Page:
Maintaining good cardiovascular health — as the American Heart Association define it — over an extended period helps lower the risk of cardiovascular disease in the future.
This is the main takeaway of a study which now appears in the journal JAMA Network Open.
Using the best evidence available, the American Heart Association (AHA) developed the so-called Life’s Simple 7 — a collection of factors that can help predict and protect a person’s heart health.
“Life’s Simple 7” consists of four “modifiable behaviors” — that is, things you can do to lower your chances of developing heart diseases. These are: quitting smoking, maintaining a healthy weight, eating healthfully, and being physically active.
The AHA also includes three measures: blood pressure, cholesterol, and blood sugar. Keeping these in check, suggest the AHA, and following the four behaviors above reduces the risk of dying from stroke or cardiovascular disease (CVD).
The AHA suggest assessing each metric and behavior and grading them as “poor,” “intermediate,” and “ideal.” So, the AHA would deem a behavior such as smoking regularly as “poor,” having smoked in the past year as “intermediate,” and quitting smoking or not smoking at all as “ideal.”
“Only about 2% of people in the United States and other countries meet all the ideal requirements for these seven factors,” explains Dr. Xiang Gao, who is an associate professor of nutritional sciences and director of the Nutritional Epidemiology Lab at Pennsylvania State University.
Dr. Gao is the last and corresponding author of the new study, which aimed to see if sticking to these seven steps over time will lower a person’s future risk of CVD.
The fact that so few people meet AHA’s criteria, Dr. Gao continues, “raises the question of whether improving these metrics is related to lower future risk of CVD. It should, but no one had the data to support this idea.”
To find out, Dr. Gao and team examined data from 74,701 Chinese adults who took part in the Kailuan Study. The study participants answered questionnaires about their overall health and took part in various clinical tests three times between 2006 and 2010.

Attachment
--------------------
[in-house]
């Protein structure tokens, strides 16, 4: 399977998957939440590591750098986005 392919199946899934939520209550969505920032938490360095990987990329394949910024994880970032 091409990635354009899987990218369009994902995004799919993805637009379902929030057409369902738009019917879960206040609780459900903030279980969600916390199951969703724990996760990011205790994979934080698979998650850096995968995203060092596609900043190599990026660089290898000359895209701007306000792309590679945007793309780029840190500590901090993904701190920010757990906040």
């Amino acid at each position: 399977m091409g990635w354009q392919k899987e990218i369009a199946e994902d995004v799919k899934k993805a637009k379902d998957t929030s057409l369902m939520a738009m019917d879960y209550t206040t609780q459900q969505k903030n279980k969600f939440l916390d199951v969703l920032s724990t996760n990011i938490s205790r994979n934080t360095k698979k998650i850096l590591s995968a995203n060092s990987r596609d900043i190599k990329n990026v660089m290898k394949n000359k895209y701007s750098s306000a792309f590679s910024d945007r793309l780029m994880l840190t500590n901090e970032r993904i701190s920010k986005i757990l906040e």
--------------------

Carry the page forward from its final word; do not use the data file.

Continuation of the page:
The researchers gathered this information and analyzed how it related to the incidence of CVD in the following years.
In 2006–2010, the researchers identified five heart health patterns that the study participants followed. “[A]bout 19% of participants were able to maintain a better cardiovascular health score over the 4 years,” reports Dr. Gao.
“We found that those people had a 79% lower chance of developing heart disease in the future than people who maintained a low cardiovascular health score.”
The researchers say that they obtained the same results when they looked at stroke and heart attack risk.
“We also examined whether improving cardiovascular health score over time affected future risk of CVD,” Dr. Gao continues.
“We found that improvement of overall cardiovascular health over time related to lower future CVD in this population, even for those with poor cardiovascular health status at the beginning of the study.”
Dr. Xiang Gao
Finally, the researchers also ran several tests repeatedly, each time removing one of the seven health factors. They did so to see if one health factor was more important than the others, but found no significant difference in risk prediction when they removed a single measure.
“This suggests that overall cardiovascular health is still the most important thing and that one factor isn’t more important than the others,” Dr. Gao says. “It also helps confirm that these seven metrics are valid and a very useful tool for developing a strategy for cardiovascular disease prevention.”